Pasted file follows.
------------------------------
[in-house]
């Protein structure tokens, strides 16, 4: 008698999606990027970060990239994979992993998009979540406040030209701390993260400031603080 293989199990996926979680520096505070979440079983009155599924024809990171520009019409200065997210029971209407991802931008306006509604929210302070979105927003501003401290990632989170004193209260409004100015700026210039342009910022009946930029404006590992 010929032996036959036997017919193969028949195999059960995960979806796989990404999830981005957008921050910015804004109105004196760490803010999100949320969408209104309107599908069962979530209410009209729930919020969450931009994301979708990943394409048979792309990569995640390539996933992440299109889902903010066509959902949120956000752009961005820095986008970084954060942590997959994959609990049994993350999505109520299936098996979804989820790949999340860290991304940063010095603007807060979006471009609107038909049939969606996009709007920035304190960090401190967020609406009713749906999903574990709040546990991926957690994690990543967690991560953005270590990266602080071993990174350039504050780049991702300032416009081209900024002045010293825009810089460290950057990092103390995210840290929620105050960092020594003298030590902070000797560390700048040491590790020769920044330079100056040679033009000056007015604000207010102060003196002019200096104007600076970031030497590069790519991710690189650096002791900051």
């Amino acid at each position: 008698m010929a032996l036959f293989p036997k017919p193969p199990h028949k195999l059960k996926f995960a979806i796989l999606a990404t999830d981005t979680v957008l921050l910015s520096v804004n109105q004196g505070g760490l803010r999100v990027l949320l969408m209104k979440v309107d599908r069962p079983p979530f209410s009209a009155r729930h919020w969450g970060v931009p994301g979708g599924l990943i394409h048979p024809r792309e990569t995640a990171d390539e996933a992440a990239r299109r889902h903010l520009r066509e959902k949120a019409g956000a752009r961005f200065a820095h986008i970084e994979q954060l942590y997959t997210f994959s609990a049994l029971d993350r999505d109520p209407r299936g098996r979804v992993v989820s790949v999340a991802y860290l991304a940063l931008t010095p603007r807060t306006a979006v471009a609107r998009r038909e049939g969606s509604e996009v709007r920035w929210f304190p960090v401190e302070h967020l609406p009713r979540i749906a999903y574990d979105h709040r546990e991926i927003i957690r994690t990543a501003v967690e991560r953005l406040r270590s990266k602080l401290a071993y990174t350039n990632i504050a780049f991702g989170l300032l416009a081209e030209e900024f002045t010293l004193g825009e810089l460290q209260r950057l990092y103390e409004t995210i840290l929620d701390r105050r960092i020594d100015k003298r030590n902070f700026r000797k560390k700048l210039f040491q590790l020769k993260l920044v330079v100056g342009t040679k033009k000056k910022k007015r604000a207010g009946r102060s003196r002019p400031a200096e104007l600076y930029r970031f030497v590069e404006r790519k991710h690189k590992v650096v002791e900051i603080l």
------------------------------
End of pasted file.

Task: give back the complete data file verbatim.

[in-house]
């Protein structure tokens, strides 16, 4: 008698999606990027970060990239994979992993998009979540406040030209701390993260400031603080 293989199990996926979680520096505070979440079983009155599924024809990171520009019409200065997210029971209407991802931008306006509604929210302070979105927003501003401290990632989170004193209260409004100015700026210039342009910022009946930029404006590992 010929032996036959036997017919193969028949195999059960995960979806796989990404999830981005957008921050910015804004109105004196760490803010999100949320969408209104309107599908069962979530209410009209729930919020969450931009994301979708990943394409048979792309990569995640390539996933992440299109889902903010066509959902949120956000752009961005820095986008970084954060942590997959994959609990049994993350999505109520299936098996979804989820790949999340860290991304940063010095603007807060979006471009609107038909049939969606996009709007920035304190960090401190967020609406009713749906999903574990709040546990991926957690994690990543967690991560953005270590990266602080071993990174350039504050780049991702300032416009081209900024002045010293825009810089460290950057990092103390995210840290929620105050960092020594003298030590902070000797560390700048040491590790020769920044330079100056040679033009000056007015604000207010102060003196002019200096104007600076970031030497590069790519991710690189650096002791900051």
């Amino acid at each position: 008698m010929a032996l036959f293989p036997k017919p193969p199990h028949k195999l059960k996926f995960a979806i796989l999606a990404t999830d981005t979680v957008l921050l910015s520096v804004n109105q004196g505070g760490l803010r999100v990027l949320l969408m209104k979440v309107d599908r069962p079983p979530f209410s009209a009155r729930h919020w969450g970060v931009p994301g979708g599924l990943i394409h048979p024809r792309e990569t995640a990171d390539e996933a992440a990239r299109r889902h903010l520009r066509e959902k949120a019409g956000a752009r961005f200065a820095h986008i970084e994979q954060l942590y997959t997210f994959s609990a049994l029971d993350r999505d109520p209407r299936g098996r979804v992993v989820s790949v999340a991802y860290l991304a940063l931008t010095p603007r807060t306006a979006v471009a609107r998009r038909e049939g969606s509604e996009v709007r920035w929210f304190p960090v401190e302070h967020l609406p009713r979540i749906a999903y574990d979105h709040r546990e991926i927003i957690r994690t990543a501003v967690e991560r953005l406040r270590s990266k602080l401290a071993y990174t350039n990632i504050a780049f991702g989170l300032l416009a081209e030209e900024f002045t010293l004193g825009e810089l460290q209260r950057l990092y103390e409004t995210i840290l929620d701390r105050r960092i020594d100015k003298r030590n902070f700026r000797k560390k700048l210039f040491q590790l020769k993260l920044v330079v100056g342009t040679k033009k000056k910022k007015r604000a207010g009946r102060s003196r002019p400031a200096e104007l600076y930029r970031f030497v590069e404006r790519k991710h690189k590992v650096v002791e900051i603080l």